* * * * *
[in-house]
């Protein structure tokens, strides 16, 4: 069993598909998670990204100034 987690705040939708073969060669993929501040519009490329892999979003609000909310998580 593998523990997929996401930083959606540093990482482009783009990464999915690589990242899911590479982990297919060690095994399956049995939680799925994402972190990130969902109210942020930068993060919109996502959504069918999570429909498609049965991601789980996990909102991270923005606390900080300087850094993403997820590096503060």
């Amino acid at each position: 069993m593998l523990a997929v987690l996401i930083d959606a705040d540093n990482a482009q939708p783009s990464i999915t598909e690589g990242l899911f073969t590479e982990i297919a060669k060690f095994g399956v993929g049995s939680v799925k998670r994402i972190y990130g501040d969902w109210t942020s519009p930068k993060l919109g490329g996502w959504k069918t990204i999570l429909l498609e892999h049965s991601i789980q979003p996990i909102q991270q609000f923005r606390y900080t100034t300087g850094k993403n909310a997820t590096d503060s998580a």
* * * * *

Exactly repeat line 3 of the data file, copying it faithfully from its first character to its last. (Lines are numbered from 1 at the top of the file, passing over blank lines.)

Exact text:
């Amino acid at each position: 069993m593998l523990a997929v987690l996401i930083d959606a705040d540093n990482a482009q939708p783009s990464i999915t598909e690589g990242l899911f073969t590479e982990i297919a060669k060690f095994g399956v993929g049995s939680v799925k998670r994402i972190y990130g501040d969902w109210t942020s519009p930068k993060l919109g490329g996502w959504k069918t990204i999570l429909l498609e892999h049965s991601i789980q979003p996990i909102q991270q609000f923005r606390y900080t100034t300087g850094k993403n909310a997820t590096d503060s998580a």